What happens if the tenant cannot pay rent after the eviction moratorium expires?

If the tenant cannot pay his rent, but is still bound to several months’ of rent payments, a prudent landlord should inquire what payment the tenant can make. Landlords and tenants are always free to renegotiate the terms of the lease. Agreements to stagger payments of outstanding debts, such as a structured payment plan, can be viable alternatives to litigation. If litigation ensues, it's best to talk with a real estate lawyer for advice. And, in some cases, agreeing to release a tenant from part or all his lease obligations can be mutually beneficial: the tenant avoids increasing debt from unpaid rent, and the landlord can re-let his property to paying tenants.

What happens if a landlord and a tenant cannot agree on renegotiation of payment?

Under these circumstances, landlords should begin eviction proceedings and would be wise to see the assistance of a real estate attorney.

Not all situations, however, can be resolved. Again, many landlords have gone several months without receiving rent income, and may have no choice but to move on from tenants incapable of meeting their lease commitments. Under these circumstances, landlords should begin eviction proceedings and would be wise to see the assistance of a landlord-tenant attorney. Again, landlords should be mindful that they cannot evict tenants throughout December 31 if the tenant has submitted a CDC Declaration.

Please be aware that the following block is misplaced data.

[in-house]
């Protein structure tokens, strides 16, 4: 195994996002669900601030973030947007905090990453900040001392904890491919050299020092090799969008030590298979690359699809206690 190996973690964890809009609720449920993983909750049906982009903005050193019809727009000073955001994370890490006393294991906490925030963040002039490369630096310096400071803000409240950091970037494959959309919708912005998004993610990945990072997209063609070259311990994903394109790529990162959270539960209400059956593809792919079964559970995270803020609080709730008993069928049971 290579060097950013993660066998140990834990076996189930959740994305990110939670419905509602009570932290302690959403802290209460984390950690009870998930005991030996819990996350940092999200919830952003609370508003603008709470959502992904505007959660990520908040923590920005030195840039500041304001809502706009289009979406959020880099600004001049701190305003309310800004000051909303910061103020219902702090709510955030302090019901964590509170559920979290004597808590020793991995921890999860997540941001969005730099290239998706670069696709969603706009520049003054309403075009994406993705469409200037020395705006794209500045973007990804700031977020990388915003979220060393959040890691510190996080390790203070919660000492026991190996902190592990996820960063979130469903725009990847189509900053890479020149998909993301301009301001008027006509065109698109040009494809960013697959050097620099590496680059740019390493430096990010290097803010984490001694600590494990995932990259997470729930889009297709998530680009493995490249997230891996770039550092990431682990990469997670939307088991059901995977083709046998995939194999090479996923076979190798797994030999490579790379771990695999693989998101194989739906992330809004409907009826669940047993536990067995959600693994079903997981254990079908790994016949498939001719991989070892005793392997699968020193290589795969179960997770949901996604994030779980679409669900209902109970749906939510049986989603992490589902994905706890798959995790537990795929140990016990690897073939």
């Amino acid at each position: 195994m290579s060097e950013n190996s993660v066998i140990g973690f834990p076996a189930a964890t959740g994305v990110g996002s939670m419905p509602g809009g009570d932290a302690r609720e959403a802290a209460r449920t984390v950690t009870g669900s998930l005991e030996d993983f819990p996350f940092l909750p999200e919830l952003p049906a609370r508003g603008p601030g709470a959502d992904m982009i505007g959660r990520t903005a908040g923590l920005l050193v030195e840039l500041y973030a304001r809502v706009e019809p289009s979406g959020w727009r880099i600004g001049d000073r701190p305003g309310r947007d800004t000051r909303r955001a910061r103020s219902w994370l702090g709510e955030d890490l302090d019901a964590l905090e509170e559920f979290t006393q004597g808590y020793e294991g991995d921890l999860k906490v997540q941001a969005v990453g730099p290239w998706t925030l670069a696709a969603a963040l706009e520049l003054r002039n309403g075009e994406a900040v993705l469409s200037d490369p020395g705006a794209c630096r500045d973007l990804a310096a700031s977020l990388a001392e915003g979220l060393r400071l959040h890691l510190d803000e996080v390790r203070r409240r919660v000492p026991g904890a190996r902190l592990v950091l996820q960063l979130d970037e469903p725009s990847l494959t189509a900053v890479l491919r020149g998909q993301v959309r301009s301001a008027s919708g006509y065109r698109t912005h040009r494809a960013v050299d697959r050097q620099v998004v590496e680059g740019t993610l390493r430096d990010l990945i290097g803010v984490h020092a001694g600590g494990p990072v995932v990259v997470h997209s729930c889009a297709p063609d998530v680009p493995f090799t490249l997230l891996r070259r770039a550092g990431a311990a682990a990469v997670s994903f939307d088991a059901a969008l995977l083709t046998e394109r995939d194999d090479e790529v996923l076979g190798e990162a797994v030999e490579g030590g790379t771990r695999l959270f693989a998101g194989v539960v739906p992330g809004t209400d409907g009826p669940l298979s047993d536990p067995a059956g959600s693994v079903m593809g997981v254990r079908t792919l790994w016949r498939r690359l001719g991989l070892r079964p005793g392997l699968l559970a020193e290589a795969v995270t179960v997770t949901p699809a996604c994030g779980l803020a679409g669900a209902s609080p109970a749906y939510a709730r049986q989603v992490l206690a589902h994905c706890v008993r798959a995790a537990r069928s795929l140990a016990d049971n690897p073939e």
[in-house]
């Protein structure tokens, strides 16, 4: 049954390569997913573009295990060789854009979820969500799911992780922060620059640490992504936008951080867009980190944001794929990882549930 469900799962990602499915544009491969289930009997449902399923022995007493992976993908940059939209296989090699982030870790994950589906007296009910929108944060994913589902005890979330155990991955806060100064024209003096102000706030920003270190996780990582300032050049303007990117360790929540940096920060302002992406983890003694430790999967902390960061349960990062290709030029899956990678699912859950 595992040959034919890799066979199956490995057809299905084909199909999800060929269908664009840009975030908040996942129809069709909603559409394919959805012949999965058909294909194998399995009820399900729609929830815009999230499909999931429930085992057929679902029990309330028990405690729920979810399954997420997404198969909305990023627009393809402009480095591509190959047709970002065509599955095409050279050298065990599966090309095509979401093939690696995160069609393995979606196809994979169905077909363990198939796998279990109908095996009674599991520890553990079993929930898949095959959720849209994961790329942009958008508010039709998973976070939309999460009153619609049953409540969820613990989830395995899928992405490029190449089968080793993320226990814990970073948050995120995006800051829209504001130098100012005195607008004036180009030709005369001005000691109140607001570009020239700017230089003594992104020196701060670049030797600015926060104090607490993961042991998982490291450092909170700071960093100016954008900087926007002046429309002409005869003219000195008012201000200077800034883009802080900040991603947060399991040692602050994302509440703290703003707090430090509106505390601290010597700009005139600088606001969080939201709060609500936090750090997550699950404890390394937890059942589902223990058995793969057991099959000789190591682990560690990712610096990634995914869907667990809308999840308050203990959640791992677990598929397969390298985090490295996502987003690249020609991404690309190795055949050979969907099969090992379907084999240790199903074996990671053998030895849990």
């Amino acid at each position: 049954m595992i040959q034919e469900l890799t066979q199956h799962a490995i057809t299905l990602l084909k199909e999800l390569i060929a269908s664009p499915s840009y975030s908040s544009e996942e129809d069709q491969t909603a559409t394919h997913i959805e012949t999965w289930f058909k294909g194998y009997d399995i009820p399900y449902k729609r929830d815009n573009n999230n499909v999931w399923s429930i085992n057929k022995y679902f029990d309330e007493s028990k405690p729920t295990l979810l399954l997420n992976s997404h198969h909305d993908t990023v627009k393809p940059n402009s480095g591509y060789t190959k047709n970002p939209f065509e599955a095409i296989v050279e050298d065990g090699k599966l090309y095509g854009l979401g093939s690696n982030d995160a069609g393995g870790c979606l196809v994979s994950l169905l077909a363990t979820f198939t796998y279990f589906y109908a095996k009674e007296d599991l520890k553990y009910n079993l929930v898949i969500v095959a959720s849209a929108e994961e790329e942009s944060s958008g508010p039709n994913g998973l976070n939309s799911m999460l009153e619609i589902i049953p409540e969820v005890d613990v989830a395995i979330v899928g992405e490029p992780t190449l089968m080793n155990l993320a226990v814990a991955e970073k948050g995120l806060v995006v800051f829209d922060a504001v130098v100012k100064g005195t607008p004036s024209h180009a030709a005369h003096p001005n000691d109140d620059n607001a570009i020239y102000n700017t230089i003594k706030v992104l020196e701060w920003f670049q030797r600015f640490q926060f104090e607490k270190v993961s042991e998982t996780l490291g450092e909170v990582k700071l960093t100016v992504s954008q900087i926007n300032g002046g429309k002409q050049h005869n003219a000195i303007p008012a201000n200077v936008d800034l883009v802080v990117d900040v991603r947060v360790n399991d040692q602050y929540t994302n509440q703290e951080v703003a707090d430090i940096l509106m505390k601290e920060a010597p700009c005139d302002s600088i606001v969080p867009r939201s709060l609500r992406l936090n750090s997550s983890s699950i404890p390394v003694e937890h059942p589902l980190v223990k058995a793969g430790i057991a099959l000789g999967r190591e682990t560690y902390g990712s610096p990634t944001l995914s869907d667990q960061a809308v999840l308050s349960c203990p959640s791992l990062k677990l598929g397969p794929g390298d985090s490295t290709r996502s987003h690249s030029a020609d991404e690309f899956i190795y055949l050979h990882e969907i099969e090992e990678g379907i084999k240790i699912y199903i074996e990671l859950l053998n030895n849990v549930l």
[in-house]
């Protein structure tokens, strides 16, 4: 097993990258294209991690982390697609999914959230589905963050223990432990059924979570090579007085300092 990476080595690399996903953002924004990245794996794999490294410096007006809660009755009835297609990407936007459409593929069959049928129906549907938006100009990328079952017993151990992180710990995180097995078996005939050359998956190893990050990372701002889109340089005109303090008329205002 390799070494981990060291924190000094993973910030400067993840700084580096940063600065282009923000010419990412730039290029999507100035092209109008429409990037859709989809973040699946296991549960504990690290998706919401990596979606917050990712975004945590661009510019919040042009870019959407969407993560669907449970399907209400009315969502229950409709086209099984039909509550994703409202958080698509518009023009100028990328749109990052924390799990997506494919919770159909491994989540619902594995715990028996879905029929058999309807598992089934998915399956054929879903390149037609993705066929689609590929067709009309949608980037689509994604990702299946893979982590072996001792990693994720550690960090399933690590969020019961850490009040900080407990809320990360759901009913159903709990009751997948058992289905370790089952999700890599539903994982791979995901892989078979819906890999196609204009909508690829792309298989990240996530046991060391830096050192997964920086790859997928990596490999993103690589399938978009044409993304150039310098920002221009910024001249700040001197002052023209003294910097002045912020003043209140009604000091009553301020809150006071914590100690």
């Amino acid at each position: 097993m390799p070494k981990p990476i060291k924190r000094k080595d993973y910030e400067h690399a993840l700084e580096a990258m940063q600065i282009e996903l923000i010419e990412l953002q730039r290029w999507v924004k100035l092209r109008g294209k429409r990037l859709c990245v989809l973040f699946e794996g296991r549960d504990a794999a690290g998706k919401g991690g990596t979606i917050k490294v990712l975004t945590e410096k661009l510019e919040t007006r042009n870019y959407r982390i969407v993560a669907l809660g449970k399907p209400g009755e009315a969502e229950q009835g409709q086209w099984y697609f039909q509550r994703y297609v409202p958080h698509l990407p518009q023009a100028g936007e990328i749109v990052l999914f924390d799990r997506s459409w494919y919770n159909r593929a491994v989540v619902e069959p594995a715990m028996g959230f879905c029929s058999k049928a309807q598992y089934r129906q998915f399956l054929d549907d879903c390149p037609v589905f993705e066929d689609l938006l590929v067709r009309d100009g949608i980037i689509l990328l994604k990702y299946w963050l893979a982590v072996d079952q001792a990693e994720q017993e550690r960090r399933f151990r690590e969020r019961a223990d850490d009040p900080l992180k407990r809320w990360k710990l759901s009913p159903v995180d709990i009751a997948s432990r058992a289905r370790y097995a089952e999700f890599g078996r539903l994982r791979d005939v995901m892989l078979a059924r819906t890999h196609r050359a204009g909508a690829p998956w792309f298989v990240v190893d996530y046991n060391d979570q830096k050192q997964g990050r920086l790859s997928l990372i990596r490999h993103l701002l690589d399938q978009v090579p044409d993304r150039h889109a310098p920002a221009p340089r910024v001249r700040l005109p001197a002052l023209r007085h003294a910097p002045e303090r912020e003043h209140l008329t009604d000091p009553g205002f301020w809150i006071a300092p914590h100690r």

What is needed to start the process of tenant eviction?

The first step in an eviction proceeding is the issuance of a “Notice to Quit” letter. The Notice to Quit acts as a formal notification from the landlord to the tenant indicating the landlord’s intent to remove the tenant from the property.

How many days in advance must a Notice to Quit letter be given before eviction?

If the eviction is based on the tenant’s non-payment of rent, the Notice to Quit letter must give the tenant 10 days notice of the eviction. However, a tenant can waive his right to be served with a Notice to Quit, and such a waiver is often contained within the lease.

Can a landlord change the locks or otherwise engage in “self-help” on a tenant who hasn’t paid rent?

Landlords should also know that they cannot engage in self-help to carry out an eviction. This has been the law before the COVID-19 pandemic began, and will continue whether or not the eviction moratorium extends throughout 2021. In other words, in the absence of a court order, landlords cannot change the locks on their property to coerce delinquent tenants to leave, nor can they hire a locksmith to do so. Rather, if the tenant remains in possession of the property after the period detailed in the Notice to Quit, a landlord must obtain an eviction judgment from the relevant court.

How does a landlord get an eviction judgement in Pennsylvania?

Typically, to get that eviction judgment in Pennsylvania, the landlord must file a Complaint with the Magisterial District Court that lies in the same jurisdiction where the rental property is located. That Complaint should request that the Magisterial District Court Judge enter an order for possession in the landlord’s favor as well as a monetary judgment against the tenant for all back rent and court costs. In addition to possession and back rent, the landlord can also request judgment for any new rent that will become due at the time of the hearing, and if the lease permits it, unpaid utilities and attorneys’ fees.